A Bombardier Global 6000 operated by VistaJet experienced a runway excursion following a nosewheel steering (NWS) failure and “inadvertent application of right braking” while landing at Liverpool Airport on Dec. 11, 2019, according to a UK Air Accidents Investigation Branch report issued today. As a result of a fault, the NWS went into free caster shortly after touchdown, the report notes. During the landing roll, directional control was lost and the aircraft—registered as 9H-VJM—departed the runway surface onto the grass, causing no damage.
“The commander, in applying left rudder to try to keep the aircraft straight, had inadvertently applied some right braking,” the AAIB said. “As the aircraft slowed, full left rudder was unable to counteract the effect of this braking.”
According to information from the flight data recorder, the aircraft was stabilized on approach and touched down on mainwheels, slightly right wing down and nose left, at about 115 knots and with the ground spoilers deployed. On rollout, the “small input on the commander’s right brake pedal” lasted about two seconds and “the nosewheel ‘bounced’ twice over a period of four seconds, during which a master caution occurred.”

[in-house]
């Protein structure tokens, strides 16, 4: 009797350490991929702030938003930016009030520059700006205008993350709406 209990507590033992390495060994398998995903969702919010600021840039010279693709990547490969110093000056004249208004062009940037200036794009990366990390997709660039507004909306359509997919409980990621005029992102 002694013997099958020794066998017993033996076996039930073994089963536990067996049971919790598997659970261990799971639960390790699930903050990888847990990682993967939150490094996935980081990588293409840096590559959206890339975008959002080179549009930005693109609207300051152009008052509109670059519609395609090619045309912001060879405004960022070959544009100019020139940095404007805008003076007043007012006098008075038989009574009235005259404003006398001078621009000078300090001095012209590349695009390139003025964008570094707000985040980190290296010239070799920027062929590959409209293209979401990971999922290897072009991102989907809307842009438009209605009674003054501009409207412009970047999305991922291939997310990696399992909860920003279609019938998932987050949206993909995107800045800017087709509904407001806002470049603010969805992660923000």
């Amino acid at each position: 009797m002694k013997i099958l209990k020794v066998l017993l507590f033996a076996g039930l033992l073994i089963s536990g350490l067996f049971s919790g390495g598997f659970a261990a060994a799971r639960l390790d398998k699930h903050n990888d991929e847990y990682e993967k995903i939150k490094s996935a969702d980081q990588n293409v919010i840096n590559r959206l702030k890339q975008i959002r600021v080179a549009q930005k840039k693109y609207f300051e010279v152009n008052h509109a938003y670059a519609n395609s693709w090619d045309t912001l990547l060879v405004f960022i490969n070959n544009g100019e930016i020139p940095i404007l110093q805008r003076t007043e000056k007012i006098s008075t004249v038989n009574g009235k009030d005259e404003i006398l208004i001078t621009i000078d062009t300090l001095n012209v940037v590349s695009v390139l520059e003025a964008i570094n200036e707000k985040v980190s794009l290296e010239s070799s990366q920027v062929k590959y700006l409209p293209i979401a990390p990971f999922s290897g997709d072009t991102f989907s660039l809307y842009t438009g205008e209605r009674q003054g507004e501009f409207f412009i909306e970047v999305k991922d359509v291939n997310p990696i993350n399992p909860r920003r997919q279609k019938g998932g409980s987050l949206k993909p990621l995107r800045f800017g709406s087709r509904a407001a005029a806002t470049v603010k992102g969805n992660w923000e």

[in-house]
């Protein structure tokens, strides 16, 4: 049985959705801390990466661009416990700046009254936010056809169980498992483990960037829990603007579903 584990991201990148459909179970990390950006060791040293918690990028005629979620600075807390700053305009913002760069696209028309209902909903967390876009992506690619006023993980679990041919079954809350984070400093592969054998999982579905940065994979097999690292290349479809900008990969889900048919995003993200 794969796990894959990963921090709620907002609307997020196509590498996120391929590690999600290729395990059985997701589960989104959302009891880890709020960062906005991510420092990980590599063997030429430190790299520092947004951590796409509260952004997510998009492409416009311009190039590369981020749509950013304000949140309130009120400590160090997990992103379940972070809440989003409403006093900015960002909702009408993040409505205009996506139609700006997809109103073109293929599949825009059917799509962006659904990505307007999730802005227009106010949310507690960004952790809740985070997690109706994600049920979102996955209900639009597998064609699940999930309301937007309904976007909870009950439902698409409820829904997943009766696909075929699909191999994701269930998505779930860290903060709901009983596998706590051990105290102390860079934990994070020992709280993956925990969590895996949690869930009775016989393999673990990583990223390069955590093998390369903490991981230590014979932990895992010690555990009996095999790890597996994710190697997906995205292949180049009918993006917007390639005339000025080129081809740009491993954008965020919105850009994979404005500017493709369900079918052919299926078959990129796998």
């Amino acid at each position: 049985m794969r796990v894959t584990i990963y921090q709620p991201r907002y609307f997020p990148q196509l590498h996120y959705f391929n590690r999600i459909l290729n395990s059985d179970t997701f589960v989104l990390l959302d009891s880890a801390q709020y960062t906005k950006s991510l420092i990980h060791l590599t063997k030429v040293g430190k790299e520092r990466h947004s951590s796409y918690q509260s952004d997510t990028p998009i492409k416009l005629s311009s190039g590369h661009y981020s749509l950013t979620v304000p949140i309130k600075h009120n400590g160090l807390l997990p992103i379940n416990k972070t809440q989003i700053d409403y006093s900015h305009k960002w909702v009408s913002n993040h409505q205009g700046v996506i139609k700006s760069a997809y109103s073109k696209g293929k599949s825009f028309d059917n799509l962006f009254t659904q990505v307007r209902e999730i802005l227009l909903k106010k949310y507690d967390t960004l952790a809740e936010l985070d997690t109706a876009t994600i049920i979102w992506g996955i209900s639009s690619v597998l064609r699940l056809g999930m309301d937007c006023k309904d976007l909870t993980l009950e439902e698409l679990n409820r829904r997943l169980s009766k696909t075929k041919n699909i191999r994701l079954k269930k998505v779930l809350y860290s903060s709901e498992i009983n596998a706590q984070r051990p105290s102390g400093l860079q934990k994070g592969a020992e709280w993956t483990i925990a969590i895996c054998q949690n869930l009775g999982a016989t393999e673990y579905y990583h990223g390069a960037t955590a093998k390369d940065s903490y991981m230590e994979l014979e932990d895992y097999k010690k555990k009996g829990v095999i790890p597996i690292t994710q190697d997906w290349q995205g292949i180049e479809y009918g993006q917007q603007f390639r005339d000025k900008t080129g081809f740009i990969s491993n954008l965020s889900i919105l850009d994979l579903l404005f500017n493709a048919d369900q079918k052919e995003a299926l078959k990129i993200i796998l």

Two seconds after the master caution illuminated, “the commander verbally announced a ‘nose steer fail’ just as the thrust levers were pulled back to max rev[erse]. A left rudder pedal input was made (copilot still applying right brake) with a corresponding right brake pedal input by the commander.”
The aircraft then started to veer to the right and increasing amounts of left rudder—and right brake by the pilot—were applied. At about 70 knots groundspeed, when full left rudder was reached, the aircraft started to veer more rapidly to the right onto the taxiway before veering further to the right over the edge of the taxiway 10 seconds after full left rudder was applied. According to the report, the aircraft then came to a stop 24 seconds after the master caution illuminated.